Two of the most difficult things to stay on top of are new technologies (especially apps that are constantly coming and going), and current awareness tools. At the rate that technology is changing, just as you get used to one thing, something else comes along and makes your favorite tool obsolete. Current Awareness is often just as hard to work with, with so much new content being created daily. It can be hard to sort through the static and find the content that you want to read.
One solution to both problems is to use Flipboard, a free app/website that has established itself as an app mainstay and aggregates news articles on a particular topic or from a certain source and makes them easily readable.
Flipboard is extremely easy, and dare I say fun, to set up. You can download the app from either the ITunes store or Google Play, or create an account online. Once your account is created, your Flipboard page will be synced across devices.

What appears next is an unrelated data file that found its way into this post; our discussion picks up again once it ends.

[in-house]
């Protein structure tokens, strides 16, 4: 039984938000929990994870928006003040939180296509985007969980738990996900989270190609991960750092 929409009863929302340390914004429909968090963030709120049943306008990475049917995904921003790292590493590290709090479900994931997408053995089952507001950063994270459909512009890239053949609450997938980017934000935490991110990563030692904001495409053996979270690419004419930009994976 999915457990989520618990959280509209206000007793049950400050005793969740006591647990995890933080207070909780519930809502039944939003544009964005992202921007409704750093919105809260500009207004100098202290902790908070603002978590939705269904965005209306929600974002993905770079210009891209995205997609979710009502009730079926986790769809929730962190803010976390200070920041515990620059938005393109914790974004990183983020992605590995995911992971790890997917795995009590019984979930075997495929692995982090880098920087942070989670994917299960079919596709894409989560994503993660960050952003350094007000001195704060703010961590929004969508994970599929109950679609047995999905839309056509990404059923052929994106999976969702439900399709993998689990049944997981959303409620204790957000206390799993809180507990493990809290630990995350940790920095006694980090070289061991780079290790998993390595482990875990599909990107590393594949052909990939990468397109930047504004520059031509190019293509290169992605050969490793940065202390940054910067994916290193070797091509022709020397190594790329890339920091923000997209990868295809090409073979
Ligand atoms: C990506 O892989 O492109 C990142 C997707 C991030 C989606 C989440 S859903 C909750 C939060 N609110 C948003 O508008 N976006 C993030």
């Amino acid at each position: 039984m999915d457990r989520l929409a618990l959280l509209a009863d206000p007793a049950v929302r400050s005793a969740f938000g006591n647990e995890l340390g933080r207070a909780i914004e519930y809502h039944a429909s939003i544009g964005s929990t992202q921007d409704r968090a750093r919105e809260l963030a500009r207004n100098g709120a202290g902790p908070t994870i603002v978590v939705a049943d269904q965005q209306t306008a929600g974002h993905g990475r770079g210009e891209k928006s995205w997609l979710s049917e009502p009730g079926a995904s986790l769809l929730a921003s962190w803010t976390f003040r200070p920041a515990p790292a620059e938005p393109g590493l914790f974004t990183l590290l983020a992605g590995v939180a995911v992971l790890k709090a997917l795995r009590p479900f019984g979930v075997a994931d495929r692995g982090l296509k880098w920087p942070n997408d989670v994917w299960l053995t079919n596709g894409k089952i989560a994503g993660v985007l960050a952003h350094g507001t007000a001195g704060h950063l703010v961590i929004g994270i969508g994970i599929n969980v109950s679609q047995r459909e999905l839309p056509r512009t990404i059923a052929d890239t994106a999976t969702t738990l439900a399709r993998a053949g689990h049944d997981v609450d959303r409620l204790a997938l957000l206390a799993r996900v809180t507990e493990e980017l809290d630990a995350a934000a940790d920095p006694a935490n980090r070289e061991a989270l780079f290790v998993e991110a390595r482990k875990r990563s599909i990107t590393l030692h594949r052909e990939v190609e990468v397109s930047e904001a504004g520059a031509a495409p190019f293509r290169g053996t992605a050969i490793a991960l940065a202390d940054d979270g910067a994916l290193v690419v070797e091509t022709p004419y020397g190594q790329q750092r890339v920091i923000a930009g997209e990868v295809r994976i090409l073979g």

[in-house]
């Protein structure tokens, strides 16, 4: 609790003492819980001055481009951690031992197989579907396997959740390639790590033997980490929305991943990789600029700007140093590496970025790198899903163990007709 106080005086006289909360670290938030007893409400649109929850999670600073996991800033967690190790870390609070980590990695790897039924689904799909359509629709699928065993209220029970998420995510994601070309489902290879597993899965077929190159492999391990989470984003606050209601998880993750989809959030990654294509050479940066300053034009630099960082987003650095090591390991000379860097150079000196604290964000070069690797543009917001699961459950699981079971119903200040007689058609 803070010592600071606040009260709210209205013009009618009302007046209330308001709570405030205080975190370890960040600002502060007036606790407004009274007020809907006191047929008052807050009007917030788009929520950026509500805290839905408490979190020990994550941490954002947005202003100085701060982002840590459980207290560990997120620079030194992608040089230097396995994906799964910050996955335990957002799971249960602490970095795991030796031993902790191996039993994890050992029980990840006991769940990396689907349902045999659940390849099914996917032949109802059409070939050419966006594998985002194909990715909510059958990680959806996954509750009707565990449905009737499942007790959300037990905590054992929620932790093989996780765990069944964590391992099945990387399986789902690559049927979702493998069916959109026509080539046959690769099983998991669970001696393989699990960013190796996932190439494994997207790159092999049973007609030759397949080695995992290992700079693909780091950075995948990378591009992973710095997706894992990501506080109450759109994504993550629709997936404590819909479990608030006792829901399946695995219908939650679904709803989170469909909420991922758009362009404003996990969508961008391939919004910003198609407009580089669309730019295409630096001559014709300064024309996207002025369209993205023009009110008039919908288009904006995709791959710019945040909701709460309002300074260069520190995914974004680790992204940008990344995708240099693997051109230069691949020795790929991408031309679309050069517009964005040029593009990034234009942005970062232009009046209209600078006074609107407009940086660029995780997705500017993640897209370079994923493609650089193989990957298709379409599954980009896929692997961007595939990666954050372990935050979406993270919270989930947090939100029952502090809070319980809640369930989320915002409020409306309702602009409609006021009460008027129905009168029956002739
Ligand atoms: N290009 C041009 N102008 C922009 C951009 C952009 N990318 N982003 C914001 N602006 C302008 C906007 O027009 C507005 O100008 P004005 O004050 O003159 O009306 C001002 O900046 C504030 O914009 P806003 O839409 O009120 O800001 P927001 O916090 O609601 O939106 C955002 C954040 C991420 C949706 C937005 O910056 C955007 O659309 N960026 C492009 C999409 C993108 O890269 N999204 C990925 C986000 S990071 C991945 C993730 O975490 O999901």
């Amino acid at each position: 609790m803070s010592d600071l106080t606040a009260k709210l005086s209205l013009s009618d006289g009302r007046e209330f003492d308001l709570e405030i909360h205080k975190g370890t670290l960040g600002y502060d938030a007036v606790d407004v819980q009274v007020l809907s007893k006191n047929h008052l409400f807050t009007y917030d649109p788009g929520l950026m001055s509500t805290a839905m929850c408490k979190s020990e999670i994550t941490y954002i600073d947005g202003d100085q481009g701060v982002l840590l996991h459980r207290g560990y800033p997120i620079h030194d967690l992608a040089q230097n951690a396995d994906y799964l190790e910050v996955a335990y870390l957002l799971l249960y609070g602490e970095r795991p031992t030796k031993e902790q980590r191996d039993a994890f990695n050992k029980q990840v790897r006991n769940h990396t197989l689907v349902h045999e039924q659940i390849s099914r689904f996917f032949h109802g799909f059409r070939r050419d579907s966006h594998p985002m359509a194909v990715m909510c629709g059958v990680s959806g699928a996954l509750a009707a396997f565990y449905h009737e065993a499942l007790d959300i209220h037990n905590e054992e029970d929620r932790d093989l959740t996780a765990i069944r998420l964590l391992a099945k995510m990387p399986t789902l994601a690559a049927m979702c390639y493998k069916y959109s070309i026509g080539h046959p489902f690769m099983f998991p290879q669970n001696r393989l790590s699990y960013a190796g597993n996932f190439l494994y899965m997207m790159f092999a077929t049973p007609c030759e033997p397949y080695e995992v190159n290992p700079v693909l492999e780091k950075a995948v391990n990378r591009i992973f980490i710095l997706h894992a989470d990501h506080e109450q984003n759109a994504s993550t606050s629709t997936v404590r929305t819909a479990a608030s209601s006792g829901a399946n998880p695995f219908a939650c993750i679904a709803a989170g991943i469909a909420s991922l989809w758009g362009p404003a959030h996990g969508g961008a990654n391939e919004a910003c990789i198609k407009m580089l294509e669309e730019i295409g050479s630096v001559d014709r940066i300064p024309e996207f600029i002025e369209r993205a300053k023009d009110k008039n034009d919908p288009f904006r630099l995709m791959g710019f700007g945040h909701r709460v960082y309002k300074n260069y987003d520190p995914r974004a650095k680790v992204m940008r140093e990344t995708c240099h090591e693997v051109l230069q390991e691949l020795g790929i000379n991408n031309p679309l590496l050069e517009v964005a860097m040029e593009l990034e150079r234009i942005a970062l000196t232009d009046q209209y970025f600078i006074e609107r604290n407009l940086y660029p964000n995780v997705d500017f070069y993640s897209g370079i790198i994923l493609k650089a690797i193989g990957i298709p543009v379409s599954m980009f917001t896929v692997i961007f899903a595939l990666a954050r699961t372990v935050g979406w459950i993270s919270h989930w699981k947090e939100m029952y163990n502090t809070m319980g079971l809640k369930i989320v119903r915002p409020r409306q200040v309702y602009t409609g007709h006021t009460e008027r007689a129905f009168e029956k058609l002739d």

Here is what a typical home page for Flipboard looks like:
In this example, the person is using Flipboard for personal news (which is great too!), but you can also locate a bevy of topics on the law, ranging from biotechnology to Constitutional Law. You simply search for a topic or 'magazine' using the magnifying glass in the top right-hand corner, find your topic and follow it. Your topic will then be pinned to your page, making it easy to follow.
Flipboard gives you the option of adding individual blogs to your feed, 'liking' certain articles so it knows what you like to read and what you don't, and suggests similar topics based on what you are reading.
Of all the various news aggregator tools out there, Flipboard is one of the most functional, useful and intuitive. I even like how it's laid out: like a magazine with high definition pictures. If you want to stay current on a wide range of topics on the go, then Flipboard is a tool that you should try. I'm happy to help set it up, demo it, or discuss some tips and tricks. Happy Flipping!
Submitted by Kristopher Turner on March 17, 2016
This article appears in the categories: Law Library